Have you ever found that you have that one person who always seems to rear their little head every time something positive happens in your life?  This was recently pointed out to me by some friends and family members.  It didn't occur to me, until I took a step back and realized that every time something good happened in my life or that of my little family we would receive countless mean messages or comments from an individual.  They didn't seem to stop until the person was slightly satisfied that they had knocked us down a bit.  

It definitely bothers me, but it also made me feel kind of sad for that person.  How sad a life they must lead.  

This in no way gives them an excuse or a free pass, but does give insight into why they can be so cruel.  It's easier to cope as the one receiving the brunt of someone else's hurt when you have an idea where it's coming from.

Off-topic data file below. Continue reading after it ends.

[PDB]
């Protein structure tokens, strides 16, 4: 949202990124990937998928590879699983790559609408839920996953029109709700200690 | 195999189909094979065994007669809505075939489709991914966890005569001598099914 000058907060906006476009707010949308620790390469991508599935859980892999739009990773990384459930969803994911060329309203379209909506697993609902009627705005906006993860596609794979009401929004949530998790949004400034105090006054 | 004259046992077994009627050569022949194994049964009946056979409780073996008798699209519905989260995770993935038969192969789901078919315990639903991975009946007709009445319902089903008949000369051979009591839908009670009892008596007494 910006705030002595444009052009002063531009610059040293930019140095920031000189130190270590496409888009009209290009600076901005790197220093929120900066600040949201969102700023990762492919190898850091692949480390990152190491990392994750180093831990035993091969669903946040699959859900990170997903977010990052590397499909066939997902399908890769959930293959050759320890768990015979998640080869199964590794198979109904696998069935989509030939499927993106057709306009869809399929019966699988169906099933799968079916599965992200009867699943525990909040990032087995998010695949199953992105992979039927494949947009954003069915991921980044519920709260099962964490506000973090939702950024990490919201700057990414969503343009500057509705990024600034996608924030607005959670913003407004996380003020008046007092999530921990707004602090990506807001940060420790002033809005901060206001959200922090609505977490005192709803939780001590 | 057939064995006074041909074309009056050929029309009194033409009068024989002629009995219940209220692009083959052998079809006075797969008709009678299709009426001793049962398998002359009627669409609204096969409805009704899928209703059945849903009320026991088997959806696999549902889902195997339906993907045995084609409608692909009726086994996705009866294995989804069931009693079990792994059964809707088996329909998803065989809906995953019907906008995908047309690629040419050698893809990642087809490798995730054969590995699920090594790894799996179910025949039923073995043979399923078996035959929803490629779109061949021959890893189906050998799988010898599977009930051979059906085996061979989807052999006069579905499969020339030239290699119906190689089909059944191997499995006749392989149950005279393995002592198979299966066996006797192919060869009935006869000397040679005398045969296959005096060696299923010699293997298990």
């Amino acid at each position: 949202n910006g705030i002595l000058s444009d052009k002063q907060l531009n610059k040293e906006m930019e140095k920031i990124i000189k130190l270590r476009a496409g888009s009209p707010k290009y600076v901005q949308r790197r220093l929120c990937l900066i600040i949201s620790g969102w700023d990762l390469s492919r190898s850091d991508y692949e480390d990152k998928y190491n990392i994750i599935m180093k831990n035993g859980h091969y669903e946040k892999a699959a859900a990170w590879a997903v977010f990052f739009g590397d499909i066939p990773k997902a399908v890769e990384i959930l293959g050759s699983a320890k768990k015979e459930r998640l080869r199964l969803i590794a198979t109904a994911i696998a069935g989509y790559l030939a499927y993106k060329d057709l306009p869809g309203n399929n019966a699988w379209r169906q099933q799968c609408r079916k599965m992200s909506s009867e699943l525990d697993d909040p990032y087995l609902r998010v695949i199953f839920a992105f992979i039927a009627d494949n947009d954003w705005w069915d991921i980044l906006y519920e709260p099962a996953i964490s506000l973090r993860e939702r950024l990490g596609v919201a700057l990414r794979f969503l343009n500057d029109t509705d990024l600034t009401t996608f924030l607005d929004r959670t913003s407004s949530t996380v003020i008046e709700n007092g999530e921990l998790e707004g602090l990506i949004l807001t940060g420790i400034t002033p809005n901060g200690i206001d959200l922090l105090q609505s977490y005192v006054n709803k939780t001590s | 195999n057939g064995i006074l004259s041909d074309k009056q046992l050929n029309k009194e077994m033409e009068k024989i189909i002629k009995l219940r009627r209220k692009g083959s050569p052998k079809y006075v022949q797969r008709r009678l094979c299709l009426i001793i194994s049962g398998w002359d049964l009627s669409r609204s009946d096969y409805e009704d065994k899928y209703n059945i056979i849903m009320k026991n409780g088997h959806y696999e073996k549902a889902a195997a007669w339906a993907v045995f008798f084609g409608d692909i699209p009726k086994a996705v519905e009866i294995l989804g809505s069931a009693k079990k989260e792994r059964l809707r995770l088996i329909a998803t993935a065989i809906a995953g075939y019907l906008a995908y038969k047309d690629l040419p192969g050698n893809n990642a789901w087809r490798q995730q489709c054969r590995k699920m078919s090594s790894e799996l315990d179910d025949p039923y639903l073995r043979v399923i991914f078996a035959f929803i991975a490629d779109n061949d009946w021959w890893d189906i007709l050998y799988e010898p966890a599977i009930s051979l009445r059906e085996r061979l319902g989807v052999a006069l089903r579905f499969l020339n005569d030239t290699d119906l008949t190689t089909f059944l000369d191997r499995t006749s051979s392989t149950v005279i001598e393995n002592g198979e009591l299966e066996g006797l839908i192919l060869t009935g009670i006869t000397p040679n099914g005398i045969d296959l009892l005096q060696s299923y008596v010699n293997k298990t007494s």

How to cope:

  • Be grateful for your life and the positive people in it
  • Try to understand or find the source of where their rage comes from 
  • Don't instigate them, but at the same time, you don't have to just take it, try and be calm and collected if you have to deal with them
  • Offer help, or tell someone who might be able to intervene to get the person help they may need
  • Don't take what they say to heart - this is easier said than done

6.  Set Boundaries - Your Home Is Your Castle